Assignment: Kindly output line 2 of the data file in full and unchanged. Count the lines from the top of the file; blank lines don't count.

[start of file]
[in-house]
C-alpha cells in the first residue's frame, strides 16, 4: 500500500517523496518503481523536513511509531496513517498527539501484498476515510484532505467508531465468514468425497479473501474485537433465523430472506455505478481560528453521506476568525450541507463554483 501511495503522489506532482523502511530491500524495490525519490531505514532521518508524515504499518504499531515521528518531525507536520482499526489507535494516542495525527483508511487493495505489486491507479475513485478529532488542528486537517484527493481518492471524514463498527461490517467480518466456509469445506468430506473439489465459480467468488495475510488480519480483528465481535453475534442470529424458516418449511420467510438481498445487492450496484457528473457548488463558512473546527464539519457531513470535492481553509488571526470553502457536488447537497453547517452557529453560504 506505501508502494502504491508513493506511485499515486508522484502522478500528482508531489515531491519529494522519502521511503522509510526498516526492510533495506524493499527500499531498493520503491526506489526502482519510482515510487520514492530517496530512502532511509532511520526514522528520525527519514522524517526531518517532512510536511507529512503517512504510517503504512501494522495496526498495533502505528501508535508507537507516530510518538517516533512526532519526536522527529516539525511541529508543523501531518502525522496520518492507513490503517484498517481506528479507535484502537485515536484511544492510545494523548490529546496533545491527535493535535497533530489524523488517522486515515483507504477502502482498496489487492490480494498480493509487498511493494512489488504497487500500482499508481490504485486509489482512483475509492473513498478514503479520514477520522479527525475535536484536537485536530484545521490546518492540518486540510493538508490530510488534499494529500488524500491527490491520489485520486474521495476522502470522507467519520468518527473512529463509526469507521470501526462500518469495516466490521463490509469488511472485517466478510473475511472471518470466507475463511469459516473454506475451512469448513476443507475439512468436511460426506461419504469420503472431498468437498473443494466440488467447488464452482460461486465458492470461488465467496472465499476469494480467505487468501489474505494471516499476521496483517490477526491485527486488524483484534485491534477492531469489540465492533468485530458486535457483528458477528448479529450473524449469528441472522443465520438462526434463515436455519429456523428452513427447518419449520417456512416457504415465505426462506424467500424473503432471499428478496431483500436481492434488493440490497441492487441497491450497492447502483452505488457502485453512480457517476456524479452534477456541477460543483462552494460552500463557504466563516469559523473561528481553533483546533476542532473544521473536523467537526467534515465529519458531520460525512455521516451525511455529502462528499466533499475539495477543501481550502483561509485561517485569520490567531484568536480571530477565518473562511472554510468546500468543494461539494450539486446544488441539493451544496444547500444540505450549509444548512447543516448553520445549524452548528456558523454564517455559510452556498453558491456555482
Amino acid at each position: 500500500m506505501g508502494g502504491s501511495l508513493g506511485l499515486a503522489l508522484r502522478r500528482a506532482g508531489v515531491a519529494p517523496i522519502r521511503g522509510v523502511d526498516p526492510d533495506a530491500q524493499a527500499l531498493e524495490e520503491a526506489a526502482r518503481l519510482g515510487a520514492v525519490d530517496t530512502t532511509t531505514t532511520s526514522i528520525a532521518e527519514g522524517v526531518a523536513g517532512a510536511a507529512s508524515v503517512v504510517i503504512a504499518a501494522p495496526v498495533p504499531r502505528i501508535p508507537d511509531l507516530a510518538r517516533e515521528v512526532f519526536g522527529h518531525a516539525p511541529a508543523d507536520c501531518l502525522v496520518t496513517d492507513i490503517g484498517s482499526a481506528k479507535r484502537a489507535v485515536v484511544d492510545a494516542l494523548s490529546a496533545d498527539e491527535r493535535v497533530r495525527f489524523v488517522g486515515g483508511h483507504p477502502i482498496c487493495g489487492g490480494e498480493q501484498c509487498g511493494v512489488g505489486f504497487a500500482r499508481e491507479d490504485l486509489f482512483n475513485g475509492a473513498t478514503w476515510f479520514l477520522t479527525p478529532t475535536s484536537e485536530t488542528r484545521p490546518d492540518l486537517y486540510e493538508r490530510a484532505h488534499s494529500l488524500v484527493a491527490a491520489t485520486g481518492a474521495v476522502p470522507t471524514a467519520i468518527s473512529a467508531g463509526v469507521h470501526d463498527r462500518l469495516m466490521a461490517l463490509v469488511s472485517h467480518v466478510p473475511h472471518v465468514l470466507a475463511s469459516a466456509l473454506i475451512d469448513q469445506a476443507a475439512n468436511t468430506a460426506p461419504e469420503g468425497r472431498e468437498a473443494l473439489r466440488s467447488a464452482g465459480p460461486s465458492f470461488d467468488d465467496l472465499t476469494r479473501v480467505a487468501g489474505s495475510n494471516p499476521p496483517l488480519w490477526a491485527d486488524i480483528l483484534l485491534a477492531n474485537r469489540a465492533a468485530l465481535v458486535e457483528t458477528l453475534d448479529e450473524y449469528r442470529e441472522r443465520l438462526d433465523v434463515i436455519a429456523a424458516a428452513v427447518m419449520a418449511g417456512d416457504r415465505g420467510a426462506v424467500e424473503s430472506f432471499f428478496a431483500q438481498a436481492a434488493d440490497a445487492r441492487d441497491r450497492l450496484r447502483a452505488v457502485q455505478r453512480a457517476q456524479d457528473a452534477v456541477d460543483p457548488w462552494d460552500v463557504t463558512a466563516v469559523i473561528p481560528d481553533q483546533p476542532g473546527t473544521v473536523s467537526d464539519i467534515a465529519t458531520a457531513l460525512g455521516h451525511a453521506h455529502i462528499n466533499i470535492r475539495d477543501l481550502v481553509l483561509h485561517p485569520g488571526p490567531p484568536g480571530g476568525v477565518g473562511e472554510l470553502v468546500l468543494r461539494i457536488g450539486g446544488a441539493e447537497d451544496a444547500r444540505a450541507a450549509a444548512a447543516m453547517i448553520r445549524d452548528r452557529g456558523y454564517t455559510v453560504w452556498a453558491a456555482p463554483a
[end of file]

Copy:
C-alpha cells in the first residue's frame, strides 16, 4: 500500500517523496518503481523536513511509531496513517498527539501484498476515510484532505467508531465468514468425497479473501474485537433465523430472506455505478481560528453521506476568525450541507463554483 501511495503522489506532482523502511530491500524495490525519490531505514532521518508524515504499518504499531515521528518531525507536520482499526489507535494516542495525527483508511487493495505489486491507479475513485478529532488542528486537517484527493481518492471524514463498527461490517467480518466456509469445506468430506473439489465459480467468488495475510488480519480483528465481535453475534442470529424458516418449511420467510438481498445487492450496484457528473457548488463558512473546527464539519457531513470535492481553509488571526470553502457536488447537497453547517452557529453560504 506505501508502494502504491508513493506511485499515486508522484502522478500528482508531489515531491519529494522519502521511503522509510526498516526492510533495506524493499527500499531498493520503491526506489526502482519510482515510487520514492530517496530512502532511509532511520526514522528520525527519514522524517526531518517532512510536511507529512503517512504510517503504512501494522495496526498495533502505528501508535508507537507516530510518538517516533512526532519526536522527529516539525511541529508543523501531518502525522496520518492507513490503517484498517481506528479507535484502537485515536484511544492510545494523548490529546496533545491527535493535535497533530489524523488517522486515515483507504477502502482498496489487492490480494498480493509487498511493494512489488504497487500500482499508481490504485486509489482512483475509492473513498478514503479520514477520522479527525475535536484536537485536530484545521490546518492540518486540510493538508490530510488534499494529500488524500491527490491520489485520486474521495476522502470522507467519520468518527473512529463509526469507521470501526462500518469495516466490521463490509469488511472485517466478510473475511472471518470466507475463511469459516473454506475451512469448513476443507475439512468436511460426506461419504469420503472431498468437498473443494466440488467447488464452482460461486465458492470461488465467496472465499476469494480467505487468501489474505494471516499476521496483517490477526491485527486488524483484534485491534477492531469489540465492533468485530458486535457483528458477528448479529450473524449469528441472522443465520438462526434463515436455519429456523428452513427447518419449520417456512416457504415465505426462506424467500424473503432471499428478496431483500436481492434488493440490497441492487441497491450497492447502483452505488457502485453512480457517476456524479452534477456541477460543483462552494460552500463557504466563516469559523473561528481553533483546533476542532473544521473536523467537526467534515465529519458531520460525512455521516451525511455529502462528499466533499475539495477543501481550502483561509485561517485569520490567531484568536480571530477565518473562511472554510468546500468543494461539494450539486446544488441539493451544496444547500444540505450549509444548512447543516448553520445549524452548528456558523454564517455559510452556498453558491456555482